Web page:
The indictment accused Rasanen and Pohjola of incitement to hatred against a group. The bishop explained at a press conference last year that the charges fall under the section of “war crimes and crimes against humanity.” He said they were accused of sharing “opinions and allegations defaming and insulting homosexuals as a group based on their sexual orientation.”

In addition to the pamphlet, Rasanen faced criminal charges for a 2019 tweet criticizing the leadership of the Finnish Lutheran Church for supporting LGBT pride month and sharing her beliefs about homosexuality in a radio show appearance that same year.

Rasanen could have faced two years in prison and a fine if convicted.

Paul Coleman, the executive director of ADF International, praised the court’s ruling as “an important decision, which upholds the fundamental right to freedom of speech in Finland.”

He described the ability for people to “share their beliefs without fear of censorship” as “the foundation of every free and democratic society.”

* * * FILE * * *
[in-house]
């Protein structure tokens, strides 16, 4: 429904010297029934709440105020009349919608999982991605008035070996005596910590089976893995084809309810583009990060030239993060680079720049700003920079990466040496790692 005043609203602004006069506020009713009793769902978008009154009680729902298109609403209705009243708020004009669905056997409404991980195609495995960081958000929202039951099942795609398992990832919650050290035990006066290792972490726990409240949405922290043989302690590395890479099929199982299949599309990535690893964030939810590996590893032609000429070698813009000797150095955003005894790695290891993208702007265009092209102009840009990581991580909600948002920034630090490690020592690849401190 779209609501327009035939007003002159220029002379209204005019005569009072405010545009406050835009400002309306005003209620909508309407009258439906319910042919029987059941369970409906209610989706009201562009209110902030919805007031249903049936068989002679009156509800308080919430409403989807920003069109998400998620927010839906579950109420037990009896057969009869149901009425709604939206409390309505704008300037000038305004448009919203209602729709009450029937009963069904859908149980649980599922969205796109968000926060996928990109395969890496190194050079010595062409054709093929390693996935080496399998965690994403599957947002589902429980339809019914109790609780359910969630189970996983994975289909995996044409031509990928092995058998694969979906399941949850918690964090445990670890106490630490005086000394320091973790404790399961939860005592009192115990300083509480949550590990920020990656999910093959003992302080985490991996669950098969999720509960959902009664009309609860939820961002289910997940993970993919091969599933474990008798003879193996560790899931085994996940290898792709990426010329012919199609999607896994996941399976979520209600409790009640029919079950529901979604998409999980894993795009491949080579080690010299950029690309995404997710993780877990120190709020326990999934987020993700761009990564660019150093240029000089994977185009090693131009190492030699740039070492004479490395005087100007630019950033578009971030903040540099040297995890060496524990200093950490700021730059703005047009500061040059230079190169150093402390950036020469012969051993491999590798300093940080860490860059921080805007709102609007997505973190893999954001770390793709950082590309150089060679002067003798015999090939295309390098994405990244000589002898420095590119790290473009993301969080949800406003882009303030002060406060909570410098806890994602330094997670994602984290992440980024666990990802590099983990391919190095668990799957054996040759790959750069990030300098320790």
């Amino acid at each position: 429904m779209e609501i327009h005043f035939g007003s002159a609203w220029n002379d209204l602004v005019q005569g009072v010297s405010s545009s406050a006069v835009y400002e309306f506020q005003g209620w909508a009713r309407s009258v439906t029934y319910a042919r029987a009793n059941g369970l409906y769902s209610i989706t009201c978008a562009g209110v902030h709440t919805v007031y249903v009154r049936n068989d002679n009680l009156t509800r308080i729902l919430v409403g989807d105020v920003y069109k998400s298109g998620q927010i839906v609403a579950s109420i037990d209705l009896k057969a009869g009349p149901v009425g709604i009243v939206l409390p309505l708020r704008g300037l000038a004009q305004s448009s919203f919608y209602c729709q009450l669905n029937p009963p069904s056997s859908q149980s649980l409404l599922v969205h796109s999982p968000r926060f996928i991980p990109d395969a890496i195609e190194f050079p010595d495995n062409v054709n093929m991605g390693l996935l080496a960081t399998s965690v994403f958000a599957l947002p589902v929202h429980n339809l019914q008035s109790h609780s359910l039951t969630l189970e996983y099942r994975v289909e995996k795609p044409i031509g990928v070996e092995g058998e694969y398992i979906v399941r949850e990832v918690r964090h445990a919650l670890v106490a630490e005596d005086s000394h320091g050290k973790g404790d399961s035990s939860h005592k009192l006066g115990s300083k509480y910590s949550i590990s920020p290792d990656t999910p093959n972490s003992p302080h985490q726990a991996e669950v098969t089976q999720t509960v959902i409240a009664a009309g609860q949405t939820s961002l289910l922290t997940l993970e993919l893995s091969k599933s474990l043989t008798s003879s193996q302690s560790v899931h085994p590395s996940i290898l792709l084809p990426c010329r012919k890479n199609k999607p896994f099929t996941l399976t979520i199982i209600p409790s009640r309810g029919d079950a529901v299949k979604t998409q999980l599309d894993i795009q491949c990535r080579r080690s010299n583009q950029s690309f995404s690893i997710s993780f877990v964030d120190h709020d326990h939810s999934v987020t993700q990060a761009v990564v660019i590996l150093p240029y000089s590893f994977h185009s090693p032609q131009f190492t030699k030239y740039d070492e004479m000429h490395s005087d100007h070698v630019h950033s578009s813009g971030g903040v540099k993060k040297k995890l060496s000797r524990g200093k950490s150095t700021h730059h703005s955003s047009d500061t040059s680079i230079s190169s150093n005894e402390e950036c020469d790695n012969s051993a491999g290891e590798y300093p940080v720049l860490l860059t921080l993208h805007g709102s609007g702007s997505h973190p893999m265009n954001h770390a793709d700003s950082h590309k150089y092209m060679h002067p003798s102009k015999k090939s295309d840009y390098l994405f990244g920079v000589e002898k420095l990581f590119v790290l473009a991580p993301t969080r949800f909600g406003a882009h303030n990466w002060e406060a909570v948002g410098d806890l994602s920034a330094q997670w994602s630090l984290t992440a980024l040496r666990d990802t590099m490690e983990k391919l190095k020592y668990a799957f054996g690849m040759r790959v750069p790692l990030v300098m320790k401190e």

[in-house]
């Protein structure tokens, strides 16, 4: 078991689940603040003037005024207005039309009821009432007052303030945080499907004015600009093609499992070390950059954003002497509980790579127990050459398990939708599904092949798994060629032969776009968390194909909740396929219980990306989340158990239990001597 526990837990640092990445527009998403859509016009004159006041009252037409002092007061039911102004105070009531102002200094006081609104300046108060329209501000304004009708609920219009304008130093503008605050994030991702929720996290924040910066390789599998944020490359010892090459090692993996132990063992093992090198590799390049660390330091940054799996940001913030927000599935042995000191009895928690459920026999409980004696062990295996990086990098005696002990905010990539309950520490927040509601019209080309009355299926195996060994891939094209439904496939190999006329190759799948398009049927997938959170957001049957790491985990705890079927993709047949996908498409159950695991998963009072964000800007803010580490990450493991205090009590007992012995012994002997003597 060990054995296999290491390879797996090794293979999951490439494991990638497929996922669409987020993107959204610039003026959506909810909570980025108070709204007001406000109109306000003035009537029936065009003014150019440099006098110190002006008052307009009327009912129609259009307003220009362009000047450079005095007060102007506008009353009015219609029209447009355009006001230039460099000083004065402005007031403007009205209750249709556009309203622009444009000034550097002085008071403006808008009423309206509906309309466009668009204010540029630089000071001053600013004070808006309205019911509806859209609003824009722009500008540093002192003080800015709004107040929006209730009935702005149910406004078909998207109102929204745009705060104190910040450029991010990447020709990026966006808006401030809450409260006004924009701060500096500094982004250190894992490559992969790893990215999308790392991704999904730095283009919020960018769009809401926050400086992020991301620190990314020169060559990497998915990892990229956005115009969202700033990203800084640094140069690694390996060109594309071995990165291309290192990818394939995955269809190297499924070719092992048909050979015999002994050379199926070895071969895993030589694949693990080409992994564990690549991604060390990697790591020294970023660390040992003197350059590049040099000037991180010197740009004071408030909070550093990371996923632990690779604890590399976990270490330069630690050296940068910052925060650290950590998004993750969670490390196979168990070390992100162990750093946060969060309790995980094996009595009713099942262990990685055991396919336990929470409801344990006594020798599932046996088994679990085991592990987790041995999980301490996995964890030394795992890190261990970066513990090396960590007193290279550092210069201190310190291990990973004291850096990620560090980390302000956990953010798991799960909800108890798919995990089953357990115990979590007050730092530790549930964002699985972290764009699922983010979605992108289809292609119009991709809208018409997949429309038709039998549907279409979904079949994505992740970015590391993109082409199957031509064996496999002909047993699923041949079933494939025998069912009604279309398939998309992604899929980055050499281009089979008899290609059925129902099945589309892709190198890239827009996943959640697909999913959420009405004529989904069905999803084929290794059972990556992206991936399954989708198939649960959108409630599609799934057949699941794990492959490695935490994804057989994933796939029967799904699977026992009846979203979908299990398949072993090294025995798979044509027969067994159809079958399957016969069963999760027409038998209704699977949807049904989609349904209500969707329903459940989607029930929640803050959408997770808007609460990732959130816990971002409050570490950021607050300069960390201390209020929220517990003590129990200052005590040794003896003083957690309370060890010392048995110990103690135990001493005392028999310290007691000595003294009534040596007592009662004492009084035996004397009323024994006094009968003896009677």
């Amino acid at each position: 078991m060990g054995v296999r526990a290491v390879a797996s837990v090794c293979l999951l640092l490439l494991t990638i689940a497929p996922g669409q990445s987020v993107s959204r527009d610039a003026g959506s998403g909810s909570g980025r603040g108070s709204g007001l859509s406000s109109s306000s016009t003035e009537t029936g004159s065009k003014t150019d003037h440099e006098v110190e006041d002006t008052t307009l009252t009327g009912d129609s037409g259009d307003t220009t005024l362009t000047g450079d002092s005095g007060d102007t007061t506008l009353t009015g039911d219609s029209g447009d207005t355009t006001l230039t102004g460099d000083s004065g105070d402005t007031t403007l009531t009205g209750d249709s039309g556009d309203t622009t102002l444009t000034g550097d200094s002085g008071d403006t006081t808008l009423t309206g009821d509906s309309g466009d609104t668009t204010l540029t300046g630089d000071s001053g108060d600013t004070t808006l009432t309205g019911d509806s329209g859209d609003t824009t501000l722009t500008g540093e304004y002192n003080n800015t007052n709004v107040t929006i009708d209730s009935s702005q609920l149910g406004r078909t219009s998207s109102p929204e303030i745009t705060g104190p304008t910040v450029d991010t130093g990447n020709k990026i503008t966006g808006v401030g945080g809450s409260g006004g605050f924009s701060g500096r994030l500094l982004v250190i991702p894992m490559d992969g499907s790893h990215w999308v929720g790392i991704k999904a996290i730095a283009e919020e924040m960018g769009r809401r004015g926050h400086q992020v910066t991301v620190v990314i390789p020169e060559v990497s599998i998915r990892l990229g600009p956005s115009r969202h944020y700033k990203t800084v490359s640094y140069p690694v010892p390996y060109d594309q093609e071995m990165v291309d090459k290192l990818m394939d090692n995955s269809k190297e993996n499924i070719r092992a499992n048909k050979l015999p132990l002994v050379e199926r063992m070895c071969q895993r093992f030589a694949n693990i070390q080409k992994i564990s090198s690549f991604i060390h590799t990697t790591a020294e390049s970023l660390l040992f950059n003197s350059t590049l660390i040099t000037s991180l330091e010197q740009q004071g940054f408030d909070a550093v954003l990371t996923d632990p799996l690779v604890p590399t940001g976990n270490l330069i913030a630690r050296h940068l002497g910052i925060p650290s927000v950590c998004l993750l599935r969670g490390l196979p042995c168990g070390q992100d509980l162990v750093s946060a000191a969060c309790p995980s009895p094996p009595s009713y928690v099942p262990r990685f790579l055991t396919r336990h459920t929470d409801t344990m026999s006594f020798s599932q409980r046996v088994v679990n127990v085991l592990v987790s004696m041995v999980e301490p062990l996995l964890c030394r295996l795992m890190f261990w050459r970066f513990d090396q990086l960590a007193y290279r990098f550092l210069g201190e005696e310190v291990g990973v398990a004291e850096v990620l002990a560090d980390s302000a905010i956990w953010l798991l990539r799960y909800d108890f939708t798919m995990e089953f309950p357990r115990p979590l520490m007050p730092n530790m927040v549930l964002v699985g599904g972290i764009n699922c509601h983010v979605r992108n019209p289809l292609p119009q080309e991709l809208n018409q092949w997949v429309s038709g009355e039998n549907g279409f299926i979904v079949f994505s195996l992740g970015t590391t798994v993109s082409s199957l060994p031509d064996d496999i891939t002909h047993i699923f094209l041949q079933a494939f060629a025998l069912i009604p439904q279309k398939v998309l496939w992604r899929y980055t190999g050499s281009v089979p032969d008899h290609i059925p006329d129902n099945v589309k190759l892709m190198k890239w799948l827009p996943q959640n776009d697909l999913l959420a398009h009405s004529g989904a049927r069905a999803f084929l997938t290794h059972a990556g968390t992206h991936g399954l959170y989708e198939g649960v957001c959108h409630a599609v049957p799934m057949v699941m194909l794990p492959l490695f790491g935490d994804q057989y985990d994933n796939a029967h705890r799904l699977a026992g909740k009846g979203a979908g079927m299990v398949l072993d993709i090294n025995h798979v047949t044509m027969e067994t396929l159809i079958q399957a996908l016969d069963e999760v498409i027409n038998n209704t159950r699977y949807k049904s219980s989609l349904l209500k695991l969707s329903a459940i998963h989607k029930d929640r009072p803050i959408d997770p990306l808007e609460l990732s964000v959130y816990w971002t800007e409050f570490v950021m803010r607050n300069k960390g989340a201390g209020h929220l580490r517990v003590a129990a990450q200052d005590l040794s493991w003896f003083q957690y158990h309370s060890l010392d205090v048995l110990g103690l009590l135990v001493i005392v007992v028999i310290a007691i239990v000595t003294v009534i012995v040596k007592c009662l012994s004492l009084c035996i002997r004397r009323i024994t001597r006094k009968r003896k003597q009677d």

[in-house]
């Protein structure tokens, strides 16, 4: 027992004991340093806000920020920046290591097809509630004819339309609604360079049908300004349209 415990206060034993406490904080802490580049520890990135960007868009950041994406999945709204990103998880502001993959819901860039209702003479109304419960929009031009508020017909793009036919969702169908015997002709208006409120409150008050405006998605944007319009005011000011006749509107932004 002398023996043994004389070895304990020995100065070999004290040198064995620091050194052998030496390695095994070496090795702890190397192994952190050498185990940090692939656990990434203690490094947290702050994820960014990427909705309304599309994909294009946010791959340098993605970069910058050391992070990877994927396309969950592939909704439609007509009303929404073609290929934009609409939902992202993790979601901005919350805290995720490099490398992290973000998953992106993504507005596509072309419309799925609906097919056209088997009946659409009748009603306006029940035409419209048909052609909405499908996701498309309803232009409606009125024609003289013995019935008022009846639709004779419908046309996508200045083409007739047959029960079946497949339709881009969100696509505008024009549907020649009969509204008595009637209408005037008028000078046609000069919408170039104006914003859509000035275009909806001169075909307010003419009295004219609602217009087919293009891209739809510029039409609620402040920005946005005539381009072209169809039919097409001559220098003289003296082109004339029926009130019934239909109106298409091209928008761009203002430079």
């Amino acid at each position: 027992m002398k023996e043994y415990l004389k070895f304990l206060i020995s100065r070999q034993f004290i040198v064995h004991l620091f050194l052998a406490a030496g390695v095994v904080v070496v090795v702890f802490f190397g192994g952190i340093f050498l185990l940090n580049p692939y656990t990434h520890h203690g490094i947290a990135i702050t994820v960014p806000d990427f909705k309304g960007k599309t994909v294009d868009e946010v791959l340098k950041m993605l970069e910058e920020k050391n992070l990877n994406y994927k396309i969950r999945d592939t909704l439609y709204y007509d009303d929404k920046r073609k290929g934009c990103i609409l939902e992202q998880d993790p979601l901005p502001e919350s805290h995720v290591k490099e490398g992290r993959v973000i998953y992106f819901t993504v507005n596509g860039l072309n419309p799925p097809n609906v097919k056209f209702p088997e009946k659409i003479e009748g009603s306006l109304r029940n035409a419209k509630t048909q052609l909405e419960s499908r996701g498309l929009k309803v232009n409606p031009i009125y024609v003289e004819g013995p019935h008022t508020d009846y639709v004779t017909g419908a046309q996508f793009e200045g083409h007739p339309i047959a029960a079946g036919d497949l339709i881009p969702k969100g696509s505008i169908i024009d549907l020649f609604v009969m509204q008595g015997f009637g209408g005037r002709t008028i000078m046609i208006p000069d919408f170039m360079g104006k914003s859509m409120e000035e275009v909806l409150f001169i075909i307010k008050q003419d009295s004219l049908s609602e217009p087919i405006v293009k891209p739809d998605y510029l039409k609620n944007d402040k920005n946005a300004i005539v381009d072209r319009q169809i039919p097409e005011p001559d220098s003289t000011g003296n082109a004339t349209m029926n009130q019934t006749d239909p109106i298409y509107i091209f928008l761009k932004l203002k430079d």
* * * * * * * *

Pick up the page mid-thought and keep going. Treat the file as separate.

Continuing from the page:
“Criminalizing speech through so-called ‘hate-speech’ laws shuts down important public debates and poses a grave threat to our democracies,” Coleman said. 

Rasanen said that the ruling was not what she expected. 

“Not for a second did I believe that I had committed anything illegal in my writings and statements,” she said. 

She believes that “the prosecutors will likely appeal” the ruling. 

“If it happens, I’m ready to defend freedom of speech and religion in all necessary courts, also in [the] European Court of Human Rights if needed,” Rasanen said. 

The lawmaker praised the international outcry she received after being charged last year. 

“I have received thousands of supporting messages through different channels, letters,” she said. “Still, every day, I get messages from many countries about how people are praying for me and praying for Finland and several churches, congregations and Christian communities have expressed their concern for the situation.”